New Divisions Rock MDC

THE Morgan Tsvangirai-led MDC has been rocked by divisions on whether the party should enter into negotiations with Zanu PF to form a government of national unity (GNU) to end the country’s crisis.

 

Sadc, the African Union and the international community are pressing for a GNU between the MDC and Zanu PF after the disputed presidential run-off last week.

Tsvangirai, his secretary-general Tendai Biti and party spokesperson Nelson Chamisa this week made contradictory pronouncements on the party’s position regarding talks with Zanu PF.

The statements by the three revealed divisions that have been simmering in the MDC since Tsvangirai returned to Zimbabwe last month from self-imposed exile in South Africa.

The party’s leadership, sources said, was unable to reach a compromise on the matter with hardliners like Biti and the South Africa-based treasurer Roy Bennett adamant that the MDC should not engage in any negotiations with Zanu PF.

Biti’s camp, the sources said, argue that if Zanu PF genuinely wanted talks it should have called off last Friday’s run-off and made room for negotiations for an all-inclusive government.

The camp reportedly objected to the MDC national council’s decision on June 22 to withdraw Tsvangirai from the run-off.

The opposition leader pulled out of the run-off alleging escalating political violence against his supporters, but the Zimbabwe Electoral Commission went ahead with the poll saying his withdrawal was of no legal force.

Mugabe won 85% of the votes cast.

Responding to reports that Sadc-appointed mediator South African president Thabo Mbeki had told African Union leaders who met in Egypt this week that a deal was about to be clinched between Zanu PF and the MDC, Biti on Tuesday said there were no talks between the two parties.

He described the reports as “malicious and far from the truth”.

“As a matter of fact, there are no talks or discussions taking place between the two parties and most importantly, there is no agreement in the offing,” Biti said. “Whilst the MDC pursued dialogue in a bid to establish a government of national healing before the 12th June 2008, the sham and cataleptic election on 27 June totally and completely exterminated any prospects of a negotiated settlement. It is now the firm view of the MDC that those who claim they have got a mandate to govern should govern. Chitongai tione.”

But the following day, Chamisa was quoted in the Herald saying his party was committed to dialogue.

“Our hope is to pursue dialogue to ensure that we have a negotiated settlement and understanding,” Chamisa was quoted as saying. “We are warm to a negotiated settlement and we believe that talking should be about genuine dialogue, not swallowing of one another.”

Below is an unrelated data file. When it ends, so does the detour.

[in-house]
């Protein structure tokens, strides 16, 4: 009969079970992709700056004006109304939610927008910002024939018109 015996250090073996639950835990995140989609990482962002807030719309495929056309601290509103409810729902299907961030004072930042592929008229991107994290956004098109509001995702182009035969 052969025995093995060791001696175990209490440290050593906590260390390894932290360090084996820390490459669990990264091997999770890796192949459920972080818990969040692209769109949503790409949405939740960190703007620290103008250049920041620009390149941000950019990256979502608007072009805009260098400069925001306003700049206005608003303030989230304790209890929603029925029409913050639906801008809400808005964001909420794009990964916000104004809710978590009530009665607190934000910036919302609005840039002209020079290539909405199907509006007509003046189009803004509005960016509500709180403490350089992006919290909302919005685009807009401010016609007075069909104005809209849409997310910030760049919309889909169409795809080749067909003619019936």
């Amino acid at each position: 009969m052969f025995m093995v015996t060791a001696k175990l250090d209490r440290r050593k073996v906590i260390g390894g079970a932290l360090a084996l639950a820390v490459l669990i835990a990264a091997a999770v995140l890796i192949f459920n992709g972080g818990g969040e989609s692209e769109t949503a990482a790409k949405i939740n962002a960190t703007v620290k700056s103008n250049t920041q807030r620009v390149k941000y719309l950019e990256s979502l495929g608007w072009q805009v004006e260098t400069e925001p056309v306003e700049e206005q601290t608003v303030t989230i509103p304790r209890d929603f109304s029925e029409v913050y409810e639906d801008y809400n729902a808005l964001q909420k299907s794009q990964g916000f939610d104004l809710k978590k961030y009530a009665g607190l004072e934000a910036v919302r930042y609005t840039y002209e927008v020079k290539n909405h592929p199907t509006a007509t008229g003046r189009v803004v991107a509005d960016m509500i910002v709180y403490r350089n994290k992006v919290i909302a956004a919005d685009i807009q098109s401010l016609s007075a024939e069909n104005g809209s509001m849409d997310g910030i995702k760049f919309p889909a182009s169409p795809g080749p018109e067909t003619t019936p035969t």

Also on Wednesday, Tsvangirai told journalists in the capital that the MDC remained committed to negotiations based on the outcome of the first round of the presidential election on March 29.

Tsvangirai outpolled Mugabe in the first round, but fell short of the required votes to take over the presidency.

Saluting the AU for pressing for negotiations between Zanu PF and MDC, Tsvangirai said the union’s resolution should have acknowledged the March 29 outcome.

“The (AU) resolution endorses the concept of a government of national unity without acknowledging that the MDC, as the winner of the last credible elections on 29th March 2008, should be recognised as the legitimate government of Zimbabwe. A GNU does not address the problems facing Zimbabwe or acknowledge the will of the Zimbabwean people,” Tsvangirai said.

“While the MDC remains committed to negotiations these must be based on the 29th March results and must move towards a transitional agreement,” he said. “Our commitment to a negotiated settlement is not about power-sharing or power deals but about democracy, freedom and justice. Our struggle is not about power but about democracy.”

Sources in the party said these contradictory statements from senior party leaders were indicative of the divisions in the MDC on an array of issues.

The divisions, the sources said, started when Tsvangirai returned from a self-imposed exile in South Africa last month to face off with Mugabe in the run-off.

Some senior members of the party reportedly wanted Tsvangirai to remain holed up in South Africa and give an impression to the world that his life was really under threat.

Apart from that, the MDC was apparently split five days before the run-off over whether or not Tsvangirai should pull out of the election.

On June 21, Bennett told the international media in Johannesburg that pulling out of the race was “nonsense”.

Bennett acknowledged that the poll would not be free and fair, but said that the violence showed how important it was to stand against Mugabe.

“On the backdrop of that we have to compete in these elections to show the total illegitimacy of them,” he told South Africa’s independent television station, etv.

The party, sources said, was also divided on who to elect as mayor of Harare after it won in 45 of the 46 wards in the capital.

As a result, the sources said, the party settled for lawyer Muchadeyi Masunda who did not contest the council elections on March 29.

Chamisa last night denied that there were divisions in the party. “There are no contradictions in the statements made by the party leadership,” he said. “Our united position is that we wanted the talks before the June 27 run-off, but Mugabe decided to hijack the presidency.”

He added: “It is now up to Zanu PF to initiate the talks. If they do that we will be committed to the dialogue. We already have a position paper on how we want the talks to proceed.”

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